His view was the lead to the story. He “warned of a backlash” against the football club in question. His views were not elaborated on until the last three paragraphs. P.C. said that while the player whose privacy had been breached was entitled to be angry and the club was entitled to legal action, “the club riding roughshod over her will get no sympathy from me and will run the risk of being pilloried in the community”.

For context, P.C. is a frequently quoted public commentator on all manner of things affecting the public. He is a tireless community activist, but one who has almost become a victim of being quoted too often. His terminology, as well as his views, are predictable, and in this case, added very little to the debate apart from a colorful quote.

Manufactured rage or a good front page

Recently, a change of government in the Australian state of Victoria brought a promise of laws to abolish suspended jail sentences. This came as welcome news for N.M., president of a local victims of crime group, who had often been quoted as saying that “violent criminals need to be locked up, not given suspended sentences”.

N.M. has an important and admirable role as head of an organization that provides support for and lobbies on behalf of victims of crime. But perhaps it is his outspoken nature that has made him the go-to man for the local media for all things crime, especially when deadlines are close and other commentators hard to find.

Last year, as a spate of incidents of public drunkenness resulted in many violent assaults on the streets of Melbourne, N.M. suggested, via Australia’s biggest-selling daily newspaper, that “there should be zero tolerance, with a mandatory minimum sentence of one year for any crimes of violence”.

"The streets are full of drug traffickers and users and they know they will not be seriously punished if caught because we've got a soft government and a soft police command and they're conspiring with each other," he said. "Then you've got the judges who all come from bleeding heart backgrounds."

His comments were reported in a story about the Premier and police commissioner calling on the public to help quell the crime epidemic. Here, he was quoted on sentencing (on which he is not an expert) and gave a predictably biased view about the judiciary.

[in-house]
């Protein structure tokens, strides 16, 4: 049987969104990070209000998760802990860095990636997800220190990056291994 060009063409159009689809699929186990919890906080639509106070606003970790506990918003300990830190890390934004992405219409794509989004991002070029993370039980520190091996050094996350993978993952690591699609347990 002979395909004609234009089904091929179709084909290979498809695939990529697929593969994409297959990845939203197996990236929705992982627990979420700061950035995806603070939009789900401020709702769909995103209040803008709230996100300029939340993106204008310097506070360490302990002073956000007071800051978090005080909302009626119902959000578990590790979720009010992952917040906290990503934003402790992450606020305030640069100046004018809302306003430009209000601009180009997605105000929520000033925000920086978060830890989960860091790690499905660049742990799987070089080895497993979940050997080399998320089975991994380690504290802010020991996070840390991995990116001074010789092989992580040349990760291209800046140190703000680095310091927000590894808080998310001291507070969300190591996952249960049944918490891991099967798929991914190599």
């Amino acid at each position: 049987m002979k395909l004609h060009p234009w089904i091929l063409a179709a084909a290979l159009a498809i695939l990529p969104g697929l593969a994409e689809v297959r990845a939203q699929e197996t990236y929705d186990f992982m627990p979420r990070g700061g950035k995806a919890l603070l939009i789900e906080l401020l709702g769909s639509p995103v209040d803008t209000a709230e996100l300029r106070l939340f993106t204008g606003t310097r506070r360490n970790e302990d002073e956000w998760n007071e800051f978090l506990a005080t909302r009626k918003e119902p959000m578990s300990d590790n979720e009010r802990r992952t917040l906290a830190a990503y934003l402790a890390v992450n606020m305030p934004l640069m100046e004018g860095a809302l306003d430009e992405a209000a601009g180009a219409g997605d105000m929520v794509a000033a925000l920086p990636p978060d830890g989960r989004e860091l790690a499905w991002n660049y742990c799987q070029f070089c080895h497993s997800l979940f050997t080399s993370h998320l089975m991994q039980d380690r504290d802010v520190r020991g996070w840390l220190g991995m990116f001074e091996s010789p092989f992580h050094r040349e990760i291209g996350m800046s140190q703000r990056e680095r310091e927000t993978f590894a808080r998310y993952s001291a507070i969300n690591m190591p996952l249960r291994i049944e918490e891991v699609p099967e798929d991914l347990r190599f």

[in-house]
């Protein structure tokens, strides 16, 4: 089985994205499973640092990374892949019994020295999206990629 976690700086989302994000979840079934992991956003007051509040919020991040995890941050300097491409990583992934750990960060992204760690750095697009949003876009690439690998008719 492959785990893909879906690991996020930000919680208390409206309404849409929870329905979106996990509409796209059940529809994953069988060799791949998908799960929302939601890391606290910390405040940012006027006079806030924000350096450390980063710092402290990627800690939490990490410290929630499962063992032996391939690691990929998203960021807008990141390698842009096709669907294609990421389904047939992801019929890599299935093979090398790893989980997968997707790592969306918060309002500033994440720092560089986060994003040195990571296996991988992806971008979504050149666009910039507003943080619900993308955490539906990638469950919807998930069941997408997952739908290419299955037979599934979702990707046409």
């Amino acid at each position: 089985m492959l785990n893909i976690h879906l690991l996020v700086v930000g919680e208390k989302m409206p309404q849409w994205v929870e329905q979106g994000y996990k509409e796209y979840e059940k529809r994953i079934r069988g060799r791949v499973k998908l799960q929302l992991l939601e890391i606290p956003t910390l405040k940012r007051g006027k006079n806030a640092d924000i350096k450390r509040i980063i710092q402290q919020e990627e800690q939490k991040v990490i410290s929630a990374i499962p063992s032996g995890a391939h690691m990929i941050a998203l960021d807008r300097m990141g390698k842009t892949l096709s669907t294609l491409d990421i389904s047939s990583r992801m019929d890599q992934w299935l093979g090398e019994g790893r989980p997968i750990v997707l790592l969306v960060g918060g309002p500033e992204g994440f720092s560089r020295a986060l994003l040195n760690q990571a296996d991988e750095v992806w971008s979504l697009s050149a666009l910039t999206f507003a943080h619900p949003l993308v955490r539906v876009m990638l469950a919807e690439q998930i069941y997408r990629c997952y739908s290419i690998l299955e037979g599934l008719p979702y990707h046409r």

A quick search of N.M.’s name in the digital newspaper library for the past year reveals countless mentions on topics ranging from school bullying to crime TV shows based on real events. The words “outrage” and “disgrace” are a common accompaniment.

Seek and you shall find

What these examples show is how easy it is for journalists to fall prey to calling the same people to get the same or similar view on a popular topic while facing tight deadlines. Knowing they are always happy to offer a quote, it is indeed easier to call a frequently-dialed number than spend hours searching for other voices, sometimes with no result.

But surely, by further promoting self-promoters and giving more oxygen to those whose views are unsurprising and sometimes unnecessary for the writing of a particular story, we are doing the public a disservice.

One of the pillars of journalism is to serve as a platform for public debate. An informed debate is impossible without several views on any topic, communicated by varied voices. So if you are looking for an expert in a particular field, it is not difficult to Google, or ring a university, professional, trade or civic organization, or even a public relations professional who might help you find a suitable commentator. That way, the public will truly be better informed while you may well add another “good talent” to your contact book.